Stand with your feet hip-width apart, extending your arms out to your sides. Keeping your shoulders down, rotate your arms clockwise. Make sure your arms are straight and your wrists are at the same level as your shoulders. Do this ten times, then switch to a counterclockwise for ten more times. On both sides, start with smaller circles, then gradually make them bigger for a more dynamic shoulder and arm stretch.

Knee Circles

Stand with your feet shoulder-width apart and bend forward slightly, putting your hands on your knees. Keeping your hips stable, move your knees clockwise for ten repetitions. Switch to a counterclockwise motion for ten more rotations. This exercise helps loosen your knees and strengthens ankle stability.

Knee Raises

Standing with your feet hip-width apart, lift one foot off the floor until your knee is at waist level. Pause, then lower your foot, switching to the other side. Do this ten times on each side. 

Hip Rotations

Stand with your feet wider than shoulder-width apart, then bend your arms and place your hands behind your head. Bend your right knee and lift your leg off the ground, circling your leg across your body, up, and back to starting position. Switch to the left side, doing ten repetitions on each side.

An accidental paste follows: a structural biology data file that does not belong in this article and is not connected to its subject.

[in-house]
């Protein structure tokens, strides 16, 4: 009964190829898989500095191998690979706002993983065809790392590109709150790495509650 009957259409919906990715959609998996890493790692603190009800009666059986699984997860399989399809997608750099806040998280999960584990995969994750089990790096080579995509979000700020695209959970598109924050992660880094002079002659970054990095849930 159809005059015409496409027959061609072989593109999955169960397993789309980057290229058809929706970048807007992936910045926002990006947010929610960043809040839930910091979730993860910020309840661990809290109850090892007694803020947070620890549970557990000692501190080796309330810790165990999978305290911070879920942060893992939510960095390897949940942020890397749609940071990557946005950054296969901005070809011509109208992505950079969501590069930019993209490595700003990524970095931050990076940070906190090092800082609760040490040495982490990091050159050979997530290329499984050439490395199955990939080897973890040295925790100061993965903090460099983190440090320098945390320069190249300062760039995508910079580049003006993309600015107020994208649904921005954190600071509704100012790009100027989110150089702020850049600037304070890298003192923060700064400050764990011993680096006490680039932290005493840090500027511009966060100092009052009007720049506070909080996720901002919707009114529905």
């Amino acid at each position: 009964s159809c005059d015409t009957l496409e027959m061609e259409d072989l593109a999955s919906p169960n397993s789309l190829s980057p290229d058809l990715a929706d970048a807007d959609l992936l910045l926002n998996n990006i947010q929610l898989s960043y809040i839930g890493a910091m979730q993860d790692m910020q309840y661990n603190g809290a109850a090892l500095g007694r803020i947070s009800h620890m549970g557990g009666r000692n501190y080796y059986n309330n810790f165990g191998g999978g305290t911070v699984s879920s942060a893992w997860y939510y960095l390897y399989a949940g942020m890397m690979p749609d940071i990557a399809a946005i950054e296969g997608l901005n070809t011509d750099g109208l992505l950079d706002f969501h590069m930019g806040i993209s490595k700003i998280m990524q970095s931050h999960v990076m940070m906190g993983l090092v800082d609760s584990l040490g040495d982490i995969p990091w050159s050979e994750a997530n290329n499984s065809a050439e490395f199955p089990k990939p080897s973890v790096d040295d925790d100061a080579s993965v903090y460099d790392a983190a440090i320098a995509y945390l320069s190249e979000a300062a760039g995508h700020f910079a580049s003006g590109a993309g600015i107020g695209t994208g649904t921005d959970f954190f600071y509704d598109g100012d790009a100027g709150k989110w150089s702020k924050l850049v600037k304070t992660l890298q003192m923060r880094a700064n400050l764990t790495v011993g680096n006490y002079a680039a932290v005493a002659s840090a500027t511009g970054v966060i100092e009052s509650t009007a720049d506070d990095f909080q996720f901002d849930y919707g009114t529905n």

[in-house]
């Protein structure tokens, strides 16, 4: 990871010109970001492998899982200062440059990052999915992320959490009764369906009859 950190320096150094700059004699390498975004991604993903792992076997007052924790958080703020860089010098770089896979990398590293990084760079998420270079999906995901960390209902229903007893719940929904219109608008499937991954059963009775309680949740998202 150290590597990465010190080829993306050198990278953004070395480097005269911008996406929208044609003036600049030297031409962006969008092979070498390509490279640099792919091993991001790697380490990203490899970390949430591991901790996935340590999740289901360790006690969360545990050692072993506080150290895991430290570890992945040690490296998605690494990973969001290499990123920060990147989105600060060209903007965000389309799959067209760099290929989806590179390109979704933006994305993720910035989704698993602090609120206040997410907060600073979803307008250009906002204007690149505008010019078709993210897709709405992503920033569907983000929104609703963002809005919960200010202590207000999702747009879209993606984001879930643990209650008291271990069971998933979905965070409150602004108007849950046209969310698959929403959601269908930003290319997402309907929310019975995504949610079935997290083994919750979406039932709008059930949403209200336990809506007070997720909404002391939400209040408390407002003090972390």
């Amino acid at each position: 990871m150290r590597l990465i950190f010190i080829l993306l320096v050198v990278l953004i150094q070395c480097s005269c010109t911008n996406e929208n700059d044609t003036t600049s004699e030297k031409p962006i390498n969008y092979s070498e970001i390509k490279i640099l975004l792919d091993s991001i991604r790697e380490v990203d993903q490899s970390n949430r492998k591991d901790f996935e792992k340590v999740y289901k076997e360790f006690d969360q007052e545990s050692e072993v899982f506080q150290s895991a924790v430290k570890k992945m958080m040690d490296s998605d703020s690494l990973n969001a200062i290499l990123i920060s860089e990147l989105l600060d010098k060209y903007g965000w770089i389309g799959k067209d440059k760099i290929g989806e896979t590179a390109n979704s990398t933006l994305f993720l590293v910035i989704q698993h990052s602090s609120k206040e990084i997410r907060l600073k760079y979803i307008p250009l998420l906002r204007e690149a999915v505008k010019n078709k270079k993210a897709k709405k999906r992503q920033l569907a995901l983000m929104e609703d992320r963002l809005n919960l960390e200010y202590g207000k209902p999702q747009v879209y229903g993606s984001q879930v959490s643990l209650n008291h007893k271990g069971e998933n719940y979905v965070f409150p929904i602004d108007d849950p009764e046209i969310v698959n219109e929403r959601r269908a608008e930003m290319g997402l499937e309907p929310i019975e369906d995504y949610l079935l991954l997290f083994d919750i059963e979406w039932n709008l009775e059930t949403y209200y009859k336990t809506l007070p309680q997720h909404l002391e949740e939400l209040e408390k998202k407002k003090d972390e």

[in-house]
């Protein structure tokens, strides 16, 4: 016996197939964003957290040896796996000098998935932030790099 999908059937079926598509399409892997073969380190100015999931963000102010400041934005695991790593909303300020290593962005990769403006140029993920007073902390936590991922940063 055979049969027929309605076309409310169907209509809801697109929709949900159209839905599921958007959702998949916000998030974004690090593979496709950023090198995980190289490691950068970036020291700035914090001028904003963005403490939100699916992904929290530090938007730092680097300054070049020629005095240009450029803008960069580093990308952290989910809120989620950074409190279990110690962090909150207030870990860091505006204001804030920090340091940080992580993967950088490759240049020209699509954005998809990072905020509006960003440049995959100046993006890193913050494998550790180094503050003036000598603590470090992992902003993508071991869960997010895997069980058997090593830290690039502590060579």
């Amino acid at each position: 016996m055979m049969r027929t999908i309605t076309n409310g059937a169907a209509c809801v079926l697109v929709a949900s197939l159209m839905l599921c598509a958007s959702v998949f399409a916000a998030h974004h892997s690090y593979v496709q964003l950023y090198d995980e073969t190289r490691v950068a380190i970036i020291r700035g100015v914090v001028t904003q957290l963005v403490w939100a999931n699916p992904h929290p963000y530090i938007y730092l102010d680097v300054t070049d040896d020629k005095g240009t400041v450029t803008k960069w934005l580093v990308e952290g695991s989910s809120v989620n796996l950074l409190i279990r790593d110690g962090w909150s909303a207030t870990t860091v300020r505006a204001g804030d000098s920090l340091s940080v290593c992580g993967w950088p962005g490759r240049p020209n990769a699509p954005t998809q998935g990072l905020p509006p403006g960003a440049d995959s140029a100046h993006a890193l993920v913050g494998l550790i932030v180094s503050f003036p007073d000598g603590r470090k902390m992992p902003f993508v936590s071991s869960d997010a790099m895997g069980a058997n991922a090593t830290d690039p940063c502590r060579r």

Plank Walk-Up

Standing with your feet shoulder-width apart, bend your upper body down until your hands touch the ground. Slowly walk your hands forward into a plank position. Pause, then reverse back to standing. Do this for ten repetitions.

March in Place

Stand with your feet shoulder-width apart, then left your right leg off the ground, bent at a 90-degree angle. At the same time, bend your left elbow and bring it to your chest. Switch sides, “marching in place” for one to two minutes. 

Jumping Jacks

Stand with your feet shoulder-width apart, and jump your legs out, while simultaneously moving your arms out overhead. Jump back to the starting position (and move your arms inward, mirroring your legs). Do this ten times. Definitely leave jumping jacks for the last exercise of your warm-up, because it’ll get your heart pumping.

Warming Down

Warming down after a workout is just as important as warming up, although it looks a little different. After cardio, we recommend “static stretching,” which involves stretching your muscles through a series of held poses. This differs from the “dynamic stretching” aspect of a warm-up, in which you’re going through a series of dynamic exercises that are both stretching and increasing blood flow to your muscles. Warming down, like warming up, increases blood flow to your muscles, which they need to recover. By aiding in recovery, your muscles will be less sore and stiff the next day. It may also improve performance the next time you work out.

Next time you go to do a cardio workout, don’t immediately start revving your engine. By performing a simple and short routine of dynamic movements, you’ll get into the workout mindset and do your body a favor or two! Check out our post on the different types of core exercises you can engage in.